Extreme_Qwerty OP t1_j692836 wrote

>They’ve also changed some of the tax law to help attract bigger companies to PA with bi-partisan legislation prior to COVID.

Yeah, they're lowering the corporate tax rate which means the tax burden gets shifted to working Pennsylvanians, because retirees pay no state income tax.

And that rainy day fund won't last long.


Extreme_Qwerty OP t1_j6709cm wrote

>Democrats: "We wanna take your rights and force you to rely on the government while we take your money"

I still loathe the lazy Dems. That being said, every time I propose cutting HEAVILY taxpayer-subsidized Medicare and veteran benefits, people lose their shit.

Nobody's forced to sign up for any government program, btw.

And to keep yourself out of prison for sedition, the 2A is intended for tyranny by ANOTHER government, not your own. Take up arms against your own government and you're headed for pokey.


Extreme_Qwerty OP t1_j65ioq5 wrote

Pay attention: I'm a former Democrat who worked for Democrats in the State House.

They're garbage.

And it's definitely a mystery as to how the Legislature & governor are going to wring additional taxes out of people working low wage jobs (PA's minimum wage is STILL $7.25/hr), struggling to breathe where air quality is horrible, and are FREE caregivers to their elderly relatives.

I won't be here, so they won't get any money out of me.


Extreme_Qwerty OP t1_j65ce15 wrote

Oooh. Big bucks. The most recent PA budget was $44 billion, and the Legislature and the governor continue to lower the corporate tax rate. We'll blow through that $5 billion pretty quickly.

Now do pensions. And no, Act 5 0f 2017 isn't pension reform; it's just more screwing over of the young.


Extreme_Qwerty OP t1_j653kp5 wrote

I don't understand the downvotes. Pennsylvania isn't losing population because it's so fabulous that people can't stand it; it's losing population because it's turning into more of a polluted shithole.

THe only reason the population decline isn't more severe is because retirees are moving to W. PA to avail themselves of the low cost of living, abundant healthcare and no state tax on retirement income.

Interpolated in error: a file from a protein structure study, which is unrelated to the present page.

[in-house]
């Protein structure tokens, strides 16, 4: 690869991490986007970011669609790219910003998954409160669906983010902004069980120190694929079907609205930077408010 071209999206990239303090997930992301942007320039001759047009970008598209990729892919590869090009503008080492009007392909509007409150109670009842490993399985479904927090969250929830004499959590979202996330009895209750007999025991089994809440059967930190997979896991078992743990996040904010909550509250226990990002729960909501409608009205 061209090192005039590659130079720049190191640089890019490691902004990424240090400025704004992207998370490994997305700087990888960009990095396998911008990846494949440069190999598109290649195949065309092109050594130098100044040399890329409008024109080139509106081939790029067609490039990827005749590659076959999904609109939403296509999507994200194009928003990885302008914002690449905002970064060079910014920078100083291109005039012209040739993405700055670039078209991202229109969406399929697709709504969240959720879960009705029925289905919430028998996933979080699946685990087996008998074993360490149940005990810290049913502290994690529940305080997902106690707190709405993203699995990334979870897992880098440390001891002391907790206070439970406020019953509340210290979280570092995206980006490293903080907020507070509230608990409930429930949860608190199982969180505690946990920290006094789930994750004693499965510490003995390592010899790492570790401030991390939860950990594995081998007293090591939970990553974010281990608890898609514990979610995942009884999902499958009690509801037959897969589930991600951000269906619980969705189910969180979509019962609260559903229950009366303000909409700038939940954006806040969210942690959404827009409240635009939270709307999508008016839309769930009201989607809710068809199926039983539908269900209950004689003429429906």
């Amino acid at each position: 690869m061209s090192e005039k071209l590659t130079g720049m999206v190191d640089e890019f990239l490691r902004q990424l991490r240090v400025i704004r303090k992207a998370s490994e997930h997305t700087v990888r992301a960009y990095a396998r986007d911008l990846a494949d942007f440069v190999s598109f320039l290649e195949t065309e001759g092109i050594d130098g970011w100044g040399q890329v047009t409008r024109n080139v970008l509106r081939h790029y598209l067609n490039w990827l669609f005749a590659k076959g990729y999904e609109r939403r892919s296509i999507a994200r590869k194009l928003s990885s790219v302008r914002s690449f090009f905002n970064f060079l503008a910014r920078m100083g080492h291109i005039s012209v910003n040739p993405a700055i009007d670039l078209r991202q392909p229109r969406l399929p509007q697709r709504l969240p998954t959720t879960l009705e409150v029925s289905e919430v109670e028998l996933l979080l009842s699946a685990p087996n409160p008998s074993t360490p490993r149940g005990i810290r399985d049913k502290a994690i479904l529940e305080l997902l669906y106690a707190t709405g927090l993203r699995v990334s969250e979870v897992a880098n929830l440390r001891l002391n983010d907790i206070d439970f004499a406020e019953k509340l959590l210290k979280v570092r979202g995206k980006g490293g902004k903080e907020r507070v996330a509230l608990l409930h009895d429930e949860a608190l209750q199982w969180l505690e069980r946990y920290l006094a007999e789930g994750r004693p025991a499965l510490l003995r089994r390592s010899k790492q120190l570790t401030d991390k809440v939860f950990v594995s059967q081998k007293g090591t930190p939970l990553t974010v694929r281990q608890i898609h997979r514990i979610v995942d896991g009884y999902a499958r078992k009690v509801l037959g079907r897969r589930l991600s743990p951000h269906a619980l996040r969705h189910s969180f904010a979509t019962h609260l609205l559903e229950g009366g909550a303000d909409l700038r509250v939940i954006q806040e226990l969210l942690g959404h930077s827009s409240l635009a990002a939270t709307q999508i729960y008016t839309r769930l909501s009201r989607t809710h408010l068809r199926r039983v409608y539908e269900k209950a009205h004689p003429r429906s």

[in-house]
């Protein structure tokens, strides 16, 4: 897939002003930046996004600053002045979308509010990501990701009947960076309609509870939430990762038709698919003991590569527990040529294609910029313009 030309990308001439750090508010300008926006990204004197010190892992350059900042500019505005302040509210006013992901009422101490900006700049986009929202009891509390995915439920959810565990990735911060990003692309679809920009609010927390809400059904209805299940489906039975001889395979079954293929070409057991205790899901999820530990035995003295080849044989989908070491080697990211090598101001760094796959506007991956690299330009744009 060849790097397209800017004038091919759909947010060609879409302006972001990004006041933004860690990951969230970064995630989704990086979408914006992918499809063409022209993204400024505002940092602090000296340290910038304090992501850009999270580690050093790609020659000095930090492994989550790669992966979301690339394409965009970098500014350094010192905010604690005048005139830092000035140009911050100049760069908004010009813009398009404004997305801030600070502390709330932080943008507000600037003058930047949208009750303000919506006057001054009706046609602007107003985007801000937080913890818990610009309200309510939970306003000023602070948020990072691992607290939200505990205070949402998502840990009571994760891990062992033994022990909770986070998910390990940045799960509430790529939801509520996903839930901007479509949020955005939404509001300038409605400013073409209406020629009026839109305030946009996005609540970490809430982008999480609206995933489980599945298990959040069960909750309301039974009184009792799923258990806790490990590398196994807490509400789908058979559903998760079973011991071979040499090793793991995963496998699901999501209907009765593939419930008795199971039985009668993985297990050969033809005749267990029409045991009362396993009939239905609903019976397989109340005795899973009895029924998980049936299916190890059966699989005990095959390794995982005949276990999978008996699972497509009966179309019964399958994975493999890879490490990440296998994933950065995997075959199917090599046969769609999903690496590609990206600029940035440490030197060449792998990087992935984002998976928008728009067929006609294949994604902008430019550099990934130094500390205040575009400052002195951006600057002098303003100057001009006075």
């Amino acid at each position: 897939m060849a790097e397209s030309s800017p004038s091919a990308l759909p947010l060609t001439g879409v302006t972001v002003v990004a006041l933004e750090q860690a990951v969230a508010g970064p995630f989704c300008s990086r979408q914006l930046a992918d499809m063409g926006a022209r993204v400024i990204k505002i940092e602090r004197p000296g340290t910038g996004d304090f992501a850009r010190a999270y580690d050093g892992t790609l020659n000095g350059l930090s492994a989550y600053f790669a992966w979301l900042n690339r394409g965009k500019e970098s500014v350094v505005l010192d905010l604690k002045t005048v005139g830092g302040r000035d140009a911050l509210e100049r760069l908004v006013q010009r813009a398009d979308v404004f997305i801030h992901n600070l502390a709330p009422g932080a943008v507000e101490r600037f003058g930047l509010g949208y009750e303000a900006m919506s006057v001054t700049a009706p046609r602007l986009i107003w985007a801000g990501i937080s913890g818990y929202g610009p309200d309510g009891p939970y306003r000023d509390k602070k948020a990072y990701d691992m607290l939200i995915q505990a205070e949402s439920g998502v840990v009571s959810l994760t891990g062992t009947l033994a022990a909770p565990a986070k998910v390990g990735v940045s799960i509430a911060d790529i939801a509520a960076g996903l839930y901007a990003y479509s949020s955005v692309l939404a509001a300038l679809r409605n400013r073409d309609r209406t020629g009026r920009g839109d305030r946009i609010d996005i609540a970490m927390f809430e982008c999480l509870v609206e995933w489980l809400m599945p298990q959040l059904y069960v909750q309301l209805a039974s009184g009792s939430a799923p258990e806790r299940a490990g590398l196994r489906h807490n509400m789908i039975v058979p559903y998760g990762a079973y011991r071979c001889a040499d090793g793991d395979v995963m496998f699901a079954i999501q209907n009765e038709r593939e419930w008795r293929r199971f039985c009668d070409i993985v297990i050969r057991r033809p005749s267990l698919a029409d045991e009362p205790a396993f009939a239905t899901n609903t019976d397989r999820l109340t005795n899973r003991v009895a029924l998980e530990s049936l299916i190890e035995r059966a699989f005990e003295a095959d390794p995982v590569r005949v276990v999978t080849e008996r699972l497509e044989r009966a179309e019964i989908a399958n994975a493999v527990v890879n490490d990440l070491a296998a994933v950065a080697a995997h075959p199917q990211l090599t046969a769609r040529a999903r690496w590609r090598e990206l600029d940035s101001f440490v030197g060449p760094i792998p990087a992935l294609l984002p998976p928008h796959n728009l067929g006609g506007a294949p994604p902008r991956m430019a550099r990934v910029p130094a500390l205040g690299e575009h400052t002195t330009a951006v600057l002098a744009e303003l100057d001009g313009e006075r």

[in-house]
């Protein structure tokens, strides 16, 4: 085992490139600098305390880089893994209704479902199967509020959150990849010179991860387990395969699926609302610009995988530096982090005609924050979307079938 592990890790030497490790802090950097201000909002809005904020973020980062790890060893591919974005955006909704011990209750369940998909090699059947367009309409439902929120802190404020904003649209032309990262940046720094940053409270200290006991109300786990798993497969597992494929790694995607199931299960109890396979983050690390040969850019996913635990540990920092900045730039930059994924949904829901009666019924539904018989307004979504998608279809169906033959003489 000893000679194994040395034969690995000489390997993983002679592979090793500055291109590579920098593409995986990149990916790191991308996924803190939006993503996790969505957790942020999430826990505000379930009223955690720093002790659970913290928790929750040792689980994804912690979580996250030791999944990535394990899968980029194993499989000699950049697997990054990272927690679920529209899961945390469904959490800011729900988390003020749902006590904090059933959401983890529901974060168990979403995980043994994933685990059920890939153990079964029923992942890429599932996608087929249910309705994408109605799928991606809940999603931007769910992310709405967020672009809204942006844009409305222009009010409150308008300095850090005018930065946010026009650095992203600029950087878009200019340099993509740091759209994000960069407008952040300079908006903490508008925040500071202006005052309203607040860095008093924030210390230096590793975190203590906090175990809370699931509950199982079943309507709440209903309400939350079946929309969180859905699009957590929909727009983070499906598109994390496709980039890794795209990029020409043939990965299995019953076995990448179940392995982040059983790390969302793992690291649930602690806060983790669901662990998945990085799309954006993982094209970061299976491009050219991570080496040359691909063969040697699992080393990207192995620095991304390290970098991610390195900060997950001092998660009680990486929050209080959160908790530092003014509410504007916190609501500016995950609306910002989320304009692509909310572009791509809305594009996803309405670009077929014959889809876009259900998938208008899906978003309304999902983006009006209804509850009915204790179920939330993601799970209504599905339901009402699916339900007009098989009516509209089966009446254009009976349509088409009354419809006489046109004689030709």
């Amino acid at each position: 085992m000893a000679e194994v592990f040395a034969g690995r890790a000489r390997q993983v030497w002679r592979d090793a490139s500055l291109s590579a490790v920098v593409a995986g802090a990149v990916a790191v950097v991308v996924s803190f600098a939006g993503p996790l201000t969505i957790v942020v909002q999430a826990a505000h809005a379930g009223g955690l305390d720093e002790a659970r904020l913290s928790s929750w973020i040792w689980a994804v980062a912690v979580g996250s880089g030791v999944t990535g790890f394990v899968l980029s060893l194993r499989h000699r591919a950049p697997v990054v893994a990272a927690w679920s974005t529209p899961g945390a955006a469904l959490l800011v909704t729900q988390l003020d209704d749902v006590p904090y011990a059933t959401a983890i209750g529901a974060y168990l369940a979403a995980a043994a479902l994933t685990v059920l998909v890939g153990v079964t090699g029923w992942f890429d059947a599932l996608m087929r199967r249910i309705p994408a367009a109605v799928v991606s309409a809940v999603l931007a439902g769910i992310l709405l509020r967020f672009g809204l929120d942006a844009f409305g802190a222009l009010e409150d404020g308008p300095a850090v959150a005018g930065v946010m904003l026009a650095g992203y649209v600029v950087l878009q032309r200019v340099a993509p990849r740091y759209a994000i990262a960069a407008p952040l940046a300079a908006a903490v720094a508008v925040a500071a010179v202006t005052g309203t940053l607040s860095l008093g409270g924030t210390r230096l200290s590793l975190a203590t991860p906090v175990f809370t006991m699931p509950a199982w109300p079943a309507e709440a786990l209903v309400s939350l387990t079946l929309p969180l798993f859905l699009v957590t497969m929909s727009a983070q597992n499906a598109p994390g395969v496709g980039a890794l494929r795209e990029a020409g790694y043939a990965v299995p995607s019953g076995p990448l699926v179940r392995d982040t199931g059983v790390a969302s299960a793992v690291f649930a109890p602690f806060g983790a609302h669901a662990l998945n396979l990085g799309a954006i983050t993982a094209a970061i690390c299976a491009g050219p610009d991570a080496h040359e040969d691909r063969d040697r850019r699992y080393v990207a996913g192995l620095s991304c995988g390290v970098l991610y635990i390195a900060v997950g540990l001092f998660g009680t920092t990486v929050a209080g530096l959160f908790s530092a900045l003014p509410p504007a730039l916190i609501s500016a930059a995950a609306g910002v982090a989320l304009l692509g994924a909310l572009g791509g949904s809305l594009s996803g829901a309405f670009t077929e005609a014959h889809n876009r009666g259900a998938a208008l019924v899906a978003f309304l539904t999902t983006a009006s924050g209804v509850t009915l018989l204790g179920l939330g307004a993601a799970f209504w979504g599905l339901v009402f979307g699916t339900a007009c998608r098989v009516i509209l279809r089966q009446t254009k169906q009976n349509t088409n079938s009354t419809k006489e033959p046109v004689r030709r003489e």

Extreme_Qwerty t1_j2sj7qp wrote

"I have started using a combination of existing U.S. Highways like Route 22, Route 30. and smaller state roads, that meander through the mountains and small towns that dot the land."

It's not the win you think it is.

This is why I have to move. I live 500 feet from US 22, which was widened from 2 lanes to 4 about a decade ago, and as more and more motorists and tractor-trailer drivers avoid the Turnpike, the increased traffic and much higher levels of pollution where I live is literally making me sick.


Extreme_Qwerty OP t1_j1xwnt8 wrote

Usuallly the Pittsburgh area has worse air quality, from industrial sites, fracking and vehicle exhaust, and this pollution gets trapped in our many valleys, where it lingers.

Inversions make it worse.

If you're always groggy and sleepy, even after a full night's sleep, it may be due to pollution, which seeps in from outdoors and makes you congested.


Extreme_Qwerty OP t1_j1xvzux wrote

Fine particulate matter (PM 2.5) commonly comes from industrial sites, car exhaust and chemical reactions in the atmosphere. The particles can lodge in the lungs and bloodstream, causing respiratory complications.

During winter, when air is warmer in the atmosphere than at the surface, temperature inversions can occur.

An inversion happens when the warmer air acts like a lid above the cooler air underneath, preventing pollutants from rising and dispersing, trapping them at breathing level.

Inversions are strongest in the winter months when pollution from vehicle exhaust, industrial sites and wood burning can fester near the ground, leading to poor air quality.